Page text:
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Overdue Scrutiny for Watch Listing and Risk Prediction

Programs that determine people’s ability to travel are rife with civil liberties abuses, and the government has not demonstrated that they keep Americans safe. DHS must adopt transparency and accountability measures.

Airline travelers face digital surveillance
Cristiana Couceiro
Ver la serie entera Reform Agenda for the Department of Homeland Security

The Department of Homeland Security (DHS) touches the lives of all Americans — U.S. citizens and lawful permanent residents — who board a plane, cross the border into Canada or Mexico, or seek a visa for a loved one to visit the United States. footnote1_m7ud1sj 1 DHS’s practices also harm those who are not U.S. citizens or lawful permanent residents, but this report’s primary focus is how they affect Americans. DHS is likely the largest single U.S. government consumer — and creator — of detailed, often intimate information about individuals’ lives. It stores the data it amasses in vast, interlocking databases to be recycled for purposes far beyond those for which it is initially collected. footnote2_42dc5wx 2 See, e.g., National Immigration Law Center, Homeland Advanced Recognition Technology (HART): DHS Is Building a Massive Database of Personal Information, November 16, 2021, https://www.nilc.org/wp-content/uploads/2021/12/HART-factsheet-2021–11–10.pdf; and Mizue Aizeki and Paromita Shah, HART Attack: How DHS’s Massive Biometrics Database Will Supercharge Surveillance and Threaten Rights, Immigrant Defense Project, Just Futures Law, and Mijente, May 2022, https://static1.squarespace.com/static/62c3198c117dd661bd99eb3a/t/635c0b2b52d90a16d78ba2dd/1666976559030/HART+Attack.pdf. The systems that house and analyze this data largely determine who is allowed to travel into and out of the country and how they are treated when they arrive.

This report addresses two categories of screening, vetting, and risk assessment efforts. footnote3_rnfk3o2 3 “‘Screening’ is an automated query of . . . data points,” such as personally identifiable information, against government databases to “identify possible matches to derogatory information. ‘Vetting’ is a manual review of potential derogatory information identified in the screening.” Office of Inspector General (hereinafter OIG), ICE and CBP Should Improve Visa Security Program Screening and Vetting Operations, Department of Homeland Security (hereinafter DHS), September 16, 2022, 2n1, https://www.oig.dhs.gov/sites/default/files/assets/2022–09/OIG-22–70-Sep22.pdf. The first comprises programs that check travelers against watch lists and other databases of individualized, assertedly derogatory information. footnote4_t23h3x8 4 DHS conducts other types of individualized checks as well. As a former DHS official explained, “DHS can determine whether the address listed on a form [such as a customs declaration] is also listed by a known or suspected malefactor, or whether the credit card used to purchase a plane ticket was also used to purchase the ticket of a different individual found to be a ‘bad guy.’” Chappell Lawson, “The Trusted and the Targeted: Segmenting Flows by Risk,” in Beyond 9/11: Homeland Security for the Twenty-First Century, ed. Chappell Lawson, Alan Bersin, and Juliette N. Kayyem (Cambridge, MA: MIT Press, 2020), 113. The second consists of programs that identify travel patterns and other behaviors ostensibly related to terrorist or criminal activity and flag for scrutiny individuals whose activity matches those patterns.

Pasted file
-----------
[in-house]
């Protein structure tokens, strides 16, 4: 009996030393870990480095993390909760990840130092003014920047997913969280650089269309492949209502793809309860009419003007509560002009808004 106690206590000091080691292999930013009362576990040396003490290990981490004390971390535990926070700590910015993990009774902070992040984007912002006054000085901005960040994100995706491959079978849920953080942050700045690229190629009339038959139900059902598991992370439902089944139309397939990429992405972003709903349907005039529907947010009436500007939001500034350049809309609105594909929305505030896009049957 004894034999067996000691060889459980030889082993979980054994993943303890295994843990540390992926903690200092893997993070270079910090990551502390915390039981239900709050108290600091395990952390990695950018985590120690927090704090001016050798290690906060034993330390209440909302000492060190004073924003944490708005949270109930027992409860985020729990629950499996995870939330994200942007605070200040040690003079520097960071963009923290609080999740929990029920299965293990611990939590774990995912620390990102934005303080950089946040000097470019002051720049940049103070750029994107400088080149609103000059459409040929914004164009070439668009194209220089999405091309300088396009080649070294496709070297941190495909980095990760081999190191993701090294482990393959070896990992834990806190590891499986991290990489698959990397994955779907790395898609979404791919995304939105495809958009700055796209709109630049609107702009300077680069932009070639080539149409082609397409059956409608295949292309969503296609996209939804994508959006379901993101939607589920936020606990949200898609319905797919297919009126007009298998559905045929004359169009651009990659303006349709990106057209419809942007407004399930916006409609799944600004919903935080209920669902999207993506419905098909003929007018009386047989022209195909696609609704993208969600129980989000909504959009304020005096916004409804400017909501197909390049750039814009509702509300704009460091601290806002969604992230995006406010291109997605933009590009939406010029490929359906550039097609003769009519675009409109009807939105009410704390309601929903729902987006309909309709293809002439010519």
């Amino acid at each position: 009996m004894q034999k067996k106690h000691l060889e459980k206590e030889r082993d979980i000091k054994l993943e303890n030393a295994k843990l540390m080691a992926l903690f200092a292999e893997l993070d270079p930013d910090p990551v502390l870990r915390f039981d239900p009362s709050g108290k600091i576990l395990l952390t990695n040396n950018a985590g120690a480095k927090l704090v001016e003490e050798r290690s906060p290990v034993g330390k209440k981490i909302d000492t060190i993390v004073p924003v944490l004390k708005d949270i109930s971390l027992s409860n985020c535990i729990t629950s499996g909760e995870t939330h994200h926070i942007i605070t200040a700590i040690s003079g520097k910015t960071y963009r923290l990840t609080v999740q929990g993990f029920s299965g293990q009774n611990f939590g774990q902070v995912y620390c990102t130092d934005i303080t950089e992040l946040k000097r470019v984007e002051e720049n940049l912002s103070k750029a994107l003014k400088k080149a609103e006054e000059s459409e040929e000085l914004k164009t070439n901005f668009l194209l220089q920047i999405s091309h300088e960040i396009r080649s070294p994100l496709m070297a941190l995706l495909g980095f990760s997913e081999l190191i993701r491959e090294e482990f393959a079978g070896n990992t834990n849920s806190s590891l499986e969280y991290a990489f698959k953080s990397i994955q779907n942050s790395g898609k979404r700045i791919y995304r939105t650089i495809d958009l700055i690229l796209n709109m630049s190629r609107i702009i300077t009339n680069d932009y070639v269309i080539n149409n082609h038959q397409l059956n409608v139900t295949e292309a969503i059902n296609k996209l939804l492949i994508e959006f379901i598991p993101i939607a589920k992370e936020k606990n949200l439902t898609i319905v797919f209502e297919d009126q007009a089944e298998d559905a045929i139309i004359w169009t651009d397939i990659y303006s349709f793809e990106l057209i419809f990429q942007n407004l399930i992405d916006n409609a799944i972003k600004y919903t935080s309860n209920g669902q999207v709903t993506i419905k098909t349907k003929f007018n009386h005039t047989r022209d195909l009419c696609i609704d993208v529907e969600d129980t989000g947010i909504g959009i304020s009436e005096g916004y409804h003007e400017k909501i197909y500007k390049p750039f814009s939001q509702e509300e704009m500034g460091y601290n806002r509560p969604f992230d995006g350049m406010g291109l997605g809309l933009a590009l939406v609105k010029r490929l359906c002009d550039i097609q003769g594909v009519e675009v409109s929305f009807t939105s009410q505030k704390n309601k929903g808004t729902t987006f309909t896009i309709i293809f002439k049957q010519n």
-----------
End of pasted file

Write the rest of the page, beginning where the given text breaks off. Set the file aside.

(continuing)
Fundamental defects plague each of these types of programs. Vague standards draw in people with no connection to terrorism — overwhelmingly Muslims, people of color, and persons of Middle Eastern and South Asian descent. Records are riddled with factual errors. The programs operate without adequate privacy, civil rights, and civil liberties protections and have been used to target political activities protected by the First Amendment. Compounding these problems, the government’s attempts to assess their efficacy have been superficial at best.

As it enters its third decade, DHS, along with other agencies and Congress, must evaluate how these programs function, determine whether they contribute measurably to national security, reckon with their effects on marginalized communities, tailor them to meet objective standards, and demonstrate empirical proof of success commensurate with the resources poured into them. Otherwise, they will continue to operate in a faulty and discriminatory manner that undermines core American values, with scant evidence that they contribute substantially to national security.

End Notes